National Democrats and their labor allies are hoping to cause maximum political damage with the increasingly likely passage of the measure in an effort to discourage other states and congressional Republicans from moving to crack down on government unions.
Boehner, Reid Trade Shutdown Threats as Spending Debate Turns Ugly
“I'm one of those women he talked about just now. I had a procedure at 17-weeks pregnant with a child….”
-- Rep. Jackie Speier, D-Calif., on the House floor talking about her own abortion in defending federal funding for abortion provider Planned Parenthood
House Republicans are beginning a fourth day of debate on a spending plan for the remaining seven months of the fiscal year that would cut $100 billion from President Obama’s requested appropriations.
Today will likely see a vote on the Republican measure to end federal funding for abortion provider Planned Parenthood. The group gets about $350 million a year in taxpayer subsidies, money that officials say is used for encouraging contraceptive use and other population control efforts but not abortions. Republicans argue that the funding keeps the group afloat and able to provide abortions.
The vote comes at a bad time for the group, which is conducting an internal review after a sting by pro-life activists found Planned Parenthood workers advising a man posing as a pimp in ways to get an abortion for an underage prostitute.
But the floorshow in the House is really only the warm-up act for the larger drama about to play out. Whenever Republicans finish work on their austerity spending plan – likely Saturday or Monday – it will be up to the Democratic-controlled Senate to take up the issue.
Current federal funding expires two weeks from today, and Speaker John Boehner said Thursday that he is not interested in passing another stopgap funding measure at current levels to provide more time for debate.
President Obama has already threatened to veto any spending plans that cut too deeply. While Obama’s own proposal to actually increase spending has sputtered out amid deepening concerns over a projected $1.65 trillion deficit for the current fiscal year, Obama is trying to hold the line against Republican cuts.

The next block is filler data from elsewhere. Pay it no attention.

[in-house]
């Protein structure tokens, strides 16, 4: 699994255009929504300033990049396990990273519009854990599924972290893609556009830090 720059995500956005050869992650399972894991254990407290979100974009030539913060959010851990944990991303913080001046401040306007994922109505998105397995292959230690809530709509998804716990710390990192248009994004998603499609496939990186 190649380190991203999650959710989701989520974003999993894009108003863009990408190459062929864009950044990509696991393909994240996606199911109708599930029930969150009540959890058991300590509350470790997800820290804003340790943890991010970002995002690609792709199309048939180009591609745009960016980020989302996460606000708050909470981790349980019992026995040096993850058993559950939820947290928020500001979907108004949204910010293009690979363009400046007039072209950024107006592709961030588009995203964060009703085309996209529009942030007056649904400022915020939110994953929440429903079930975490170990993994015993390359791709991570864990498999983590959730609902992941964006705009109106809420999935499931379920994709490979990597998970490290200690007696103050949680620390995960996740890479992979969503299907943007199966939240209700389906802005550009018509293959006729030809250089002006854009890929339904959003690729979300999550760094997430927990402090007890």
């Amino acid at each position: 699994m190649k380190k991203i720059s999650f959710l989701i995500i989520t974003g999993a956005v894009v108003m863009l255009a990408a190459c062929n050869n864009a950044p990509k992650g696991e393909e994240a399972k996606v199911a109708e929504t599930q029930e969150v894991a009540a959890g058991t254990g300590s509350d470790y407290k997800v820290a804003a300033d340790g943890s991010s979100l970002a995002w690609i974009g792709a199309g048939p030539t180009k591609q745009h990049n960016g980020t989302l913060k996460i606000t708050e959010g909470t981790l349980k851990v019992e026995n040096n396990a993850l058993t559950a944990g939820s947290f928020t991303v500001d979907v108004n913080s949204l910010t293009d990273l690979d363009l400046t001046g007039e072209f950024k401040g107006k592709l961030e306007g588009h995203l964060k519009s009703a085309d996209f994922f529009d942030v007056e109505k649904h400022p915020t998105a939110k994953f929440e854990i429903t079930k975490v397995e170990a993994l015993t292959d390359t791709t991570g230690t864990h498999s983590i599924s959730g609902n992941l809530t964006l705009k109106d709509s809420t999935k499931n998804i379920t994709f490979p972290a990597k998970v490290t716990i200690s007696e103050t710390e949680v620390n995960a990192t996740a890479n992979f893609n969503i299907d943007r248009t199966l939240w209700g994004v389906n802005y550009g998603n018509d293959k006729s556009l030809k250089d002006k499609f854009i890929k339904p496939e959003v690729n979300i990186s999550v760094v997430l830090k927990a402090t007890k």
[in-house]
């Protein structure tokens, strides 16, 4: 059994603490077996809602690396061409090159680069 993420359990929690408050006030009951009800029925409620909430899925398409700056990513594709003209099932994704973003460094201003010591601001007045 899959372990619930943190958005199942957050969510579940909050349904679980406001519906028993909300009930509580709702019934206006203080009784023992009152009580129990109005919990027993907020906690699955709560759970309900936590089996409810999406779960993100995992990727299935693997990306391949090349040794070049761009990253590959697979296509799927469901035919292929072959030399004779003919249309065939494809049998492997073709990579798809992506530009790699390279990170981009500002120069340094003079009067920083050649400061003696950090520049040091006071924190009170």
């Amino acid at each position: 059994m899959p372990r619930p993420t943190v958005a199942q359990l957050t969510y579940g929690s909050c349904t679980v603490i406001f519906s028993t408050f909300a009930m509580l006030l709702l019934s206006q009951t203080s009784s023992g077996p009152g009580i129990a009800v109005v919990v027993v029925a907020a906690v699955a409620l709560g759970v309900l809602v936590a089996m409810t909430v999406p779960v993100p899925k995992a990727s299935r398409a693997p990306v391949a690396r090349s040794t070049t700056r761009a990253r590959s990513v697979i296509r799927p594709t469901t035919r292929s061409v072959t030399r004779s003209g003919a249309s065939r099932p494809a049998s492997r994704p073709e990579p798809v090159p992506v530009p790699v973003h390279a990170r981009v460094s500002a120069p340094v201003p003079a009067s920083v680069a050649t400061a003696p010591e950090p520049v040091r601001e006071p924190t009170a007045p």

Democrats warn that the Republican plan will mean many government workers will lose their jobs, and accuse Boehner of insensitivity (a surprising claim against the tearful speaker) to government workers for saying “so be it” when asked about possible government layoffs. In a show of solidarity with red-clad union protesters in Wisconsin, House Democrats have fashioned red “so be it” buttons to wear in protest.
After Boehner made clear that the House would insist on cuts and wasn’t interested in extending current levels to allow for a longer debate, Senate Majority leader Harry Reid took to the microphones with a brief, angry statement saying Boehner’s threat of a shutdown was “not permissible” and that “(Senate Democrats) will not stand for that.”
But Reid is going to have to soon put forward a counterproposal to Boehner’s. Reid is technically backing the Obama plan for increased spending on public transportation and government research, but certainly lacks the support for more deficit spending.
Reid and Obama will have to decide what level of cuts they can stomach and then try to work a bill through the Senate. The most plausible scenario in the Senate would be a bill that splits the difference between Obama’s request and the Republican cuts – something like $30 billion off current spending levels rather than the more than $60 billion in reductions sought by House Republicans.